WE CARRY A COMPLETE LINE OF ARCTUS TUBES
WORK GUARANTEED -
Located in ROCHE'S COMMUNITY STORE

,, -- -- Z -. vy ww ww wy yw v- v v v s- I- -
MEET YOUR FRIENDS AT

WILLIAMS' PLACE
--. -PALM POINT INN .-.
FOR AN ENJOYABLE EVENING


a bC PL-SL ~----- 181~1
n


-

V


-- -I


PAGE THREE

their state government,"-said Da-
vis. "In past years, a general in-
difference to public ;entiment has
marked commission tiembers' ac-
tivities, with the exception of the
six months' campaign time each
four years. The commission spends
approximately $50,000 of the tax-
payers' money each year, but not
one in ten people can given an
inkling of how the money is spent."
Davis received state-wide news-
paper comment recently when. he
resigned his position with the
state, with the explanation that he
contemplated running for office
and did not care to remain on the
state payroll during his campaign.

SSubscribe to The Star-$2 year.







PAG FOU TH TRFia, aur ,13


BREAKDOWN OF

CITY BUDGET

FOR COMING YEAR

COSTS OF VARIOUS DEPART-
MENTS TABULATED
IN DETAIL

Due to lack of space in the last
issue we could not publish a dB-
tailed breakdown of the city's an-
ticipated budget for 1938, so we
present it herewith:
Police Department
Salaries .................. $2,700
Court cost ................. 600
Auto expense .............. 300
Meals for prisoners ........ 180
Other costs ................ 120

Total ....................$3,900
Scavenger Department
Salaries .................... $1;080
Auto expense .............. 300
Other expenses ............. 120

Total ....................$1,500
Executive Department
Salaries-
Commissions ............$ 540
Auditor and Clers ....... 600
Municipal judge ......... 600
Other expenses ............ 60

Total ................... $1,800
Fire Department
Volunteer department ......$ 60
Gas and oil ......... ....... 60

Total ....................$ 120
Street Lights
Florida Power Corp.. .......$ 900
Office Expense


Printing ......... ... .$
Telephone: and telegraph ...
Lights and water ..........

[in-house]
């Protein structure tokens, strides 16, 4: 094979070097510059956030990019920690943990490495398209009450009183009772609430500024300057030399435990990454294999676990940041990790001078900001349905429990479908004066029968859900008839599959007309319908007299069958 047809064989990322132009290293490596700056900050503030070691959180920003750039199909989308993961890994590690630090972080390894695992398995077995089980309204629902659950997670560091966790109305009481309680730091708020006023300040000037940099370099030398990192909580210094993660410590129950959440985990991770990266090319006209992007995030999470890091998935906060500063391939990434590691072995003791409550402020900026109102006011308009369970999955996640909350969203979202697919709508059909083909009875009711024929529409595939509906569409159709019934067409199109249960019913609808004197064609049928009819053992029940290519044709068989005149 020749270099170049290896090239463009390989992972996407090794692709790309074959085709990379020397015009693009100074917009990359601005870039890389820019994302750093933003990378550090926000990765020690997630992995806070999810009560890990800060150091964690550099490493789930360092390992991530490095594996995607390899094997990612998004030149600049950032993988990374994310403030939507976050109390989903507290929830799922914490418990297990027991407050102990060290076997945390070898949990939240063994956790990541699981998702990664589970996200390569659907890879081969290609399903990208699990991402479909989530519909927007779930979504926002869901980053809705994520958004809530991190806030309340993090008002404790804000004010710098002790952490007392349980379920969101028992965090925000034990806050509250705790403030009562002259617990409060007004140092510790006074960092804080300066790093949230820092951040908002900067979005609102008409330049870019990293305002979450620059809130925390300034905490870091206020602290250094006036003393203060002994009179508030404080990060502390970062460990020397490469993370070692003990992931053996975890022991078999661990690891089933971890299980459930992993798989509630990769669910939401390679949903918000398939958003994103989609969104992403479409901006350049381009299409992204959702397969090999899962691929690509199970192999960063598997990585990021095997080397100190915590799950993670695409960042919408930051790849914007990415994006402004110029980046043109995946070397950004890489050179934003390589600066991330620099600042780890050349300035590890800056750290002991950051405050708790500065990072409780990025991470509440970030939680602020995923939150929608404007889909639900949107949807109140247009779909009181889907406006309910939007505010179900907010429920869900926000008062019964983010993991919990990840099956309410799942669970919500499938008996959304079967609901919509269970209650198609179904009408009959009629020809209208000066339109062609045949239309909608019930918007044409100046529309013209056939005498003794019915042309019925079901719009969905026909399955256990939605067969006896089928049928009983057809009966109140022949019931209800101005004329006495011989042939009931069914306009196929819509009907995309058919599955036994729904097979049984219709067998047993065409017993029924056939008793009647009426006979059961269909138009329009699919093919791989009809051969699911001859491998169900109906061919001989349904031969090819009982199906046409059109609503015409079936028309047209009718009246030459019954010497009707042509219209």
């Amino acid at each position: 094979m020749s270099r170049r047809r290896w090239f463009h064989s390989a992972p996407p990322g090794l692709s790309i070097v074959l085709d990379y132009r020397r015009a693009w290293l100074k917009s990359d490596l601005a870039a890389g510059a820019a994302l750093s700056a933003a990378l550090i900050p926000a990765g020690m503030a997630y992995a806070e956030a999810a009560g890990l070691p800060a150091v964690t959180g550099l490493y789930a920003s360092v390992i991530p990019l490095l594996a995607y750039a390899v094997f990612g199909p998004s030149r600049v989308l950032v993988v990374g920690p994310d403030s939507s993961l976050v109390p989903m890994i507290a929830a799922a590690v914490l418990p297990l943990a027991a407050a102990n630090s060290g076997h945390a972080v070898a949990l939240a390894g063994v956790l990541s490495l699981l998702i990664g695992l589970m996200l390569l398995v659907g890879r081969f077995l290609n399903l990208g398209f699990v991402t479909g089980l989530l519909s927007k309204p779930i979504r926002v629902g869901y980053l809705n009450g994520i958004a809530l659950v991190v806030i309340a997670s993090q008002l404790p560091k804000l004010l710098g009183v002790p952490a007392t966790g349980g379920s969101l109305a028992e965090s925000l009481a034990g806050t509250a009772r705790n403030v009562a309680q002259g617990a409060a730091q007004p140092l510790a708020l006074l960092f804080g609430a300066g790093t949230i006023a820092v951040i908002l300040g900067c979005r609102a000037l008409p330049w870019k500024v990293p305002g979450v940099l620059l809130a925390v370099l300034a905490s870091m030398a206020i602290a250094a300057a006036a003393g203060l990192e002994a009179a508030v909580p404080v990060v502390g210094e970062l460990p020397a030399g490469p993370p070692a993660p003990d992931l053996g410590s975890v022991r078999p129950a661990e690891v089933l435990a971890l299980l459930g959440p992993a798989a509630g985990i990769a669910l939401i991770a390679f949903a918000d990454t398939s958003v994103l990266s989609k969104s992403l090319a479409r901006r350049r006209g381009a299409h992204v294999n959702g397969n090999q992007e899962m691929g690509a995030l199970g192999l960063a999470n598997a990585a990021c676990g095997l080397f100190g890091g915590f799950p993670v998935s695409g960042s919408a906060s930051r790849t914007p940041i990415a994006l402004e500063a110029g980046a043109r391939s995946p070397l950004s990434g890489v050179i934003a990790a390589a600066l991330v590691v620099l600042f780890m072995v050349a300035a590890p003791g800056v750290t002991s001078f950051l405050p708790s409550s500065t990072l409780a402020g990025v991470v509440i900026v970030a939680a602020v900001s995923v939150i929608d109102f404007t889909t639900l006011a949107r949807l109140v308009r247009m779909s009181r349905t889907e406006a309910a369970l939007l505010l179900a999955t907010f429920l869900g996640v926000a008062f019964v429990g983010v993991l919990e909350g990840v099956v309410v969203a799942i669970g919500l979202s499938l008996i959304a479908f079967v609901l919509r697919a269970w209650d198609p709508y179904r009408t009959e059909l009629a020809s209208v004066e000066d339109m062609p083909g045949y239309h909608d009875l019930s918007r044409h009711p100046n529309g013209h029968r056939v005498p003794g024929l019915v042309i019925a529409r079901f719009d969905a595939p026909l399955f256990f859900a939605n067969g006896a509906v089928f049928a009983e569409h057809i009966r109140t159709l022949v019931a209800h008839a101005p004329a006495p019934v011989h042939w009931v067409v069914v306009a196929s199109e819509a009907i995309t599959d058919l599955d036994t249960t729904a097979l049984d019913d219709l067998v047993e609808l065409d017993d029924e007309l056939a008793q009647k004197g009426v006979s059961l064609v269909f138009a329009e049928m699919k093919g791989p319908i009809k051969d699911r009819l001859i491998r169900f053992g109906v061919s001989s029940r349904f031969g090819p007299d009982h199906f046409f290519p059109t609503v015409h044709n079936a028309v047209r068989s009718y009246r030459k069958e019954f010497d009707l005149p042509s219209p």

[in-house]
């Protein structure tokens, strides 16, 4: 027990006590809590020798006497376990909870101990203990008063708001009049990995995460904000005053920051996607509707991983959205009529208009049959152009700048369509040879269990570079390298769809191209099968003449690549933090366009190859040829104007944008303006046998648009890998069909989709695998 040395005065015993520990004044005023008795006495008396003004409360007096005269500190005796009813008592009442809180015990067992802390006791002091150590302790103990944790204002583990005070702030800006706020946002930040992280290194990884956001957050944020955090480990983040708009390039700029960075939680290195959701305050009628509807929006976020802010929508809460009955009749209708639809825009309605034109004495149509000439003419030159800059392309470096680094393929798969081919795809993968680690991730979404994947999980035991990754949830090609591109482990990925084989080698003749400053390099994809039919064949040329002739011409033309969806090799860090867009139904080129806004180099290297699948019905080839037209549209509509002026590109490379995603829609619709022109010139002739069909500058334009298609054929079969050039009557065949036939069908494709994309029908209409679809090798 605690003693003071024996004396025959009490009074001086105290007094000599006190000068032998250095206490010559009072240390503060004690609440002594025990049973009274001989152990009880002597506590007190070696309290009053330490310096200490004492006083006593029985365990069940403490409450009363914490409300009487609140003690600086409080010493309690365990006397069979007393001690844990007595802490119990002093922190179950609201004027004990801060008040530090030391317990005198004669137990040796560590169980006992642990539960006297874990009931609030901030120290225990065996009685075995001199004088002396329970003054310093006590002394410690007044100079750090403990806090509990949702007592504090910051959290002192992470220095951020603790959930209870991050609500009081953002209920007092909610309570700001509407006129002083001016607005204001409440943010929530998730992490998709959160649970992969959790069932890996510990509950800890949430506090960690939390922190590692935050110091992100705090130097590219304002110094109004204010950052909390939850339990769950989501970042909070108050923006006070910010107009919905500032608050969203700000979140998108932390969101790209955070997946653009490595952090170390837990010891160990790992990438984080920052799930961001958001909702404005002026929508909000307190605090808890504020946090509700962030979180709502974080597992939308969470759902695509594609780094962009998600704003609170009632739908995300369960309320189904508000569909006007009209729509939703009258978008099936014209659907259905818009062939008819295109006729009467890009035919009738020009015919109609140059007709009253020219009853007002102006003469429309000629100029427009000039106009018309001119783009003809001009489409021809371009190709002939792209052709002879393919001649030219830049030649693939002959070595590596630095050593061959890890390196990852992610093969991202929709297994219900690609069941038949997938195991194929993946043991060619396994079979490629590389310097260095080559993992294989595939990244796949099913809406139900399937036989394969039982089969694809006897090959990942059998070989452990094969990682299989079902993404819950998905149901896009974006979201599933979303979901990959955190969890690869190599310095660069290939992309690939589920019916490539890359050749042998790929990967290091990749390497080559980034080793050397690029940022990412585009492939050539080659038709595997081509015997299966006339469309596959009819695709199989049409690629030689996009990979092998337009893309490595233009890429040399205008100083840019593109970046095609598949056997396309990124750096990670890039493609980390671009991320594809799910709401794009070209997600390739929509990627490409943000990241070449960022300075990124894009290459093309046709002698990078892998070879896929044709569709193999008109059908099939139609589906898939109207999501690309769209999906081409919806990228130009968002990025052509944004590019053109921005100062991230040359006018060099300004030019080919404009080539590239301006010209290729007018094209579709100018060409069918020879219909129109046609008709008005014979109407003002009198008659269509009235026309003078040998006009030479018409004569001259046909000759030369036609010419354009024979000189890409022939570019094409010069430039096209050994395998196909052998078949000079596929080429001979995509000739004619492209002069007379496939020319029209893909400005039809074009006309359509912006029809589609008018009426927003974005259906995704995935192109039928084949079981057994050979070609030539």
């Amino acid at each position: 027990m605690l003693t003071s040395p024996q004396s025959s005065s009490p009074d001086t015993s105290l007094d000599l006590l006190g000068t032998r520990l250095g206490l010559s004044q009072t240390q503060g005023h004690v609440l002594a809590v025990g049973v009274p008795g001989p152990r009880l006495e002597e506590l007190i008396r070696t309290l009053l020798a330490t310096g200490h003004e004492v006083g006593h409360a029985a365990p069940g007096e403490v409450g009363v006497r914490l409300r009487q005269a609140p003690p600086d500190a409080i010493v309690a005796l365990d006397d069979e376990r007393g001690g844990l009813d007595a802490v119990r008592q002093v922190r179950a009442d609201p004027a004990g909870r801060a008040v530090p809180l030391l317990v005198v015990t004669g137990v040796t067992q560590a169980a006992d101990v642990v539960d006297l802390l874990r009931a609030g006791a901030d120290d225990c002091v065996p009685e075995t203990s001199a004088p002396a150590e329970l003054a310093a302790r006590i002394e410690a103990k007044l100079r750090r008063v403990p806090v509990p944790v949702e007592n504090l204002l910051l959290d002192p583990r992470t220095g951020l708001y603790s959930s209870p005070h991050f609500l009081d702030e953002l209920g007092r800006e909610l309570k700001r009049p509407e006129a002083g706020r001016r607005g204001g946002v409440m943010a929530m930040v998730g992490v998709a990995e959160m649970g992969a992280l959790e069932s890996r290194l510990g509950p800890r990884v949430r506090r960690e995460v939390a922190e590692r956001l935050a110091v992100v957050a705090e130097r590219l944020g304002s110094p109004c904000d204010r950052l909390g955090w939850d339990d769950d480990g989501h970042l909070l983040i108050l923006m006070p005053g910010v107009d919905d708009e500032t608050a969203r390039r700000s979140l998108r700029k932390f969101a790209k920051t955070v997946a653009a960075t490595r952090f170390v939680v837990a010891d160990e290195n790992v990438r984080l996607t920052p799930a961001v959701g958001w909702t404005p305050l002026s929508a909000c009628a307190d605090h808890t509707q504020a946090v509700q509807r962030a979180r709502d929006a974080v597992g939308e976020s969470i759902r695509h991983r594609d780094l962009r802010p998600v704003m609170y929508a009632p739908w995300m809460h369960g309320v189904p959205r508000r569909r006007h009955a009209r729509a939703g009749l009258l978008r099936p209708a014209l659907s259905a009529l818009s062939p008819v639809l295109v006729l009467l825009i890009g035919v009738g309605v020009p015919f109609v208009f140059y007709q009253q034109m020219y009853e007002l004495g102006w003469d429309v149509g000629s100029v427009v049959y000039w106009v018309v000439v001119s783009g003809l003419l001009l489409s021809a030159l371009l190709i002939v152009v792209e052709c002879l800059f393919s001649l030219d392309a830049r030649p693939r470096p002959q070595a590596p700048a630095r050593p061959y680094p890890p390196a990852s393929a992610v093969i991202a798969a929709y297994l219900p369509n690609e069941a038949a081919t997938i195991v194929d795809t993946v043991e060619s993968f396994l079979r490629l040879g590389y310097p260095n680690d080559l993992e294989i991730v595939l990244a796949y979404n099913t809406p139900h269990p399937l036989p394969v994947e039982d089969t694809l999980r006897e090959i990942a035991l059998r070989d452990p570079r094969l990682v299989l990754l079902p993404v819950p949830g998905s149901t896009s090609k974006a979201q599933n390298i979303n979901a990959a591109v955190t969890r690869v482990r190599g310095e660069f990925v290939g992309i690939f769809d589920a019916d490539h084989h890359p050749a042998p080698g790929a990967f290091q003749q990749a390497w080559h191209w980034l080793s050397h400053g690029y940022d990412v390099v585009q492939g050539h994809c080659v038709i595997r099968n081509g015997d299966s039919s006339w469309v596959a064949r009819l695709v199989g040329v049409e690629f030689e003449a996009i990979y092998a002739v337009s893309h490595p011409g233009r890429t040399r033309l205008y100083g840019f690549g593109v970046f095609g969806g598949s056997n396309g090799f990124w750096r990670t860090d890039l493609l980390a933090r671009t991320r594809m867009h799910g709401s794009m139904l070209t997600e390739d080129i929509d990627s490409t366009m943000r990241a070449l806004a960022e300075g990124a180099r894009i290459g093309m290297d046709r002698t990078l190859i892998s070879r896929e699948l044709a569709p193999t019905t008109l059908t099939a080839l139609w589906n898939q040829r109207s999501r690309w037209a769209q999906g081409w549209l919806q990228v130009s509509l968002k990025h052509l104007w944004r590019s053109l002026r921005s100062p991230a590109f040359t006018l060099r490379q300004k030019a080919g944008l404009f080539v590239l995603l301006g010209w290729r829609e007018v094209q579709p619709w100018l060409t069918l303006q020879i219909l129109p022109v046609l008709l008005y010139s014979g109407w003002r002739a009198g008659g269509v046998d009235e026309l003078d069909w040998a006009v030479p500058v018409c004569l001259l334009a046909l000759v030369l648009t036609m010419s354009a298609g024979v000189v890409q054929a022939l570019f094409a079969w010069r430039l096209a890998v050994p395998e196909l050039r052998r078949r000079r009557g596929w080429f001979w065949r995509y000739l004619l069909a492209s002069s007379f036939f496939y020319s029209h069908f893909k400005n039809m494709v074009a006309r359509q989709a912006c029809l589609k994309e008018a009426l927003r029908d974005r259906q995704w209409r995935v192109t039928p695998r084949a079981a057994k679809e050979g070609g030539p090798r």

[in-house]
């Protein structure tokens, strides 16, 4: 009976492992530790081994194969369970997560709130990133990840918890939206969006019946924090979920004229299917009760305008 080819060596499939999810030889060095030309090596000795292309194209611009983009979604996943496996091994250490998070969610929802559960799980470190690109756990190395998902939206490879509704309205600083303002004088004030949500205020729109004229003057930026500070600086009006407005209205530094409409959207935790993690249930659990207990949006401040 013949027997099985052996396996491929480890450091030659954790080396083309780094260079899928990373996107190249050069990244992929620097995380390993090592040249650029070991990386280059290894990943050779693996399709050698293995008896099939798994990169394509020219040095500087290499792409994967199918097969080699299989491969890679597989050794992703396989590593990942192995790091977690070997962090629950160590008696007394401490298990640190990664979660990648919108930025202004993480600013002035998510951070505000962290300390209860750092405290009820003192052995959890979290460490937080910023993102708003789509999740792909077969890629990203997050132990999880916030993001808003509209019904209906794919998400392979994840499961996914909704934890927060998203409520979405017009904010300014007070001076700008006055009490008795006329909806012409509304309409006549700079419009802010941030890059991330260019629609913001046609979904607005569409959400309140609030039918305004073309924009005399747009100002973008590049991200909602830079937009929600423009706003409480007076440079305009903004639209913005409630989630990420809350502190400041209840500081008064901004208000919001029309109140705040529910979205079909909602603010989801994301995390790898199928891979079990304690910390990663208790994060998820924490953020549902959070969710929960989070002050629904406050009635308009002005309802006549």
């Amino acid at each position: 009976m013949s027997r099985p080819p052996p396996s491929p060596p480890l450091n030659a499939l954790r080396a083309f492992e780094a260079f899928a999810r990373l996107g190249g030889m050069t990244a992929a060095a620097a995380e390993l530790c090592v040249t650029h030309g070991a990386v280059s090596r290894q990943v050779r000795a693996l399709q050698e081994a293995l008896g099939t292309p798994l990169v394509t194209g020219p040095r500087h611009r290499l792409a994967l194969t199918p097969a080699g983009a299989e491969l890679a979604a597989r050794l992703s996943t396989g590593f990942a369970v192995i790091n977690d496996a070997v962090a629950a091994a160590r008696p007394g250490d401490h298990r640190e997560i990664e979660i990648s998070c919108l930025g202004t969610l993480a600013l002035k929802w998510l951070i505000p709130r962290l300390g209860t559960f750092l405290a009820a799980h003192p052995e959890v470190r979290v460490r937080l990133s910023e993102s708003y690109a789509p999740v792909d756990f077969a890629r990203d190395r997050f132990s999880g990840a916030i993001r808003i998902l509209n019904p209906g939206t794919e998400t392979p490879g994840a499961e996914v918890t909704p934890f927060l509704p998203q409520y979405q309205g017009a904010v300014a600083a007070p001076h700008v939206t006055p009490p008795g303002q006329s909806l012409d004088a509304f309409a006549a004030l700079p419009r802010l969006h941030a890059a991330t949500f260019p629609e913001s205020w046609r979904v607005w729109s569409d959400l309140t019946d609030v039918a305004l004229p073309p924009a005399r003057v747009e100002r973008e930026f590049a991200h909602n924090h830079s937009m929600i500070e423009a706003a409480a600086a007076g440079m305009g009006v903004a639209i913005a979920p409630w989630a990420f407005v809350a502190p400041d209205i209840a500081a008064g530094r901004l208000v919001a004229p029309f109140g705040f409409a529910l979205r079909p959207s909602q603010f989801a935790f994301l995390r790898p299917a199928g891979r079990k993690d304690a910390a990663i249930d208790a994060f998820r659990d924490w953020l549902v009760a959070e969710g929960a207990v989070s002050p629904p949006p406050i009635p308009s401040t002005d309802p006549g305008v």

Postage ....................
Fuel, ice, etc, ..............
Other expenses ............


120
60
120
48
72
60


Total ....................$ 480
Legal Expense
Salaries .................... $ 300
Other expenses ............ 180

Total .................... $ 480
General Salaries
Building inspection, engi-
neer, stenographer .......$1,500
Street Maintenance
Salaries, laborers ........... $1,920
Materials and supplies ..... 240
Gas and oil ............... 180
Other expenses ............ 60

Total ................... $2,400
Tourist Camp
Water, etc. ................$ 24
Park Maintenance
Salaries, laborers ..........$ 96
Other expenses ............ 24

Total .................. .. $ 120
General Surveys.
Salaries ..................$1,800
Gas, oil, etc. ............... 240
Other expenses ............ 60

Total .................. $2,100
Miscellaneous
Expenses not applicable to
other accounts ..........$ 300
Contingencies
Budgeted amount for over-
expenditures of the vari-
ous classifications listed $1,176

Total .................. $19,300
The commissioners at their last
session fixed the tax rate for the
coming year at 5% mills.

RECOVER DEPOT SAFE
AND PICK-UP TRUCK
A 750-pound safe, stolen from
the railroad station at Carrabelle
on December 20, and a pick-up
truck stolen in Port St. Joe the
same day, were recovered last Fri-
day near Tallahassee.
The safe was found in the truck
at an old ranch between Talla-
hassee and Silver Lake. In the
'ruck was a complete welding out-
fit N -ich the thieves evidently had
used to cut open the safe and re-
Imove about $30 in cash.


Many Long Years Ago
Under this heading will be published a series of articles taken
from old newspapers and clippings. They will be mostly of his-
torical interest and should make an interesting scrap book.-


(From The Ulster County Gazette
of January .4, 1800)
WASHINGTON ENTOMBED
George Town, Dec. 20.
On Wednesday laft, the mortal
part of Washington the Great-the
Father of his Country and the
Friend of man, was consigned tto
the tomb, with solemn honors and
funeral pomp.
A multitude of persons affembled
from many miles round at Mount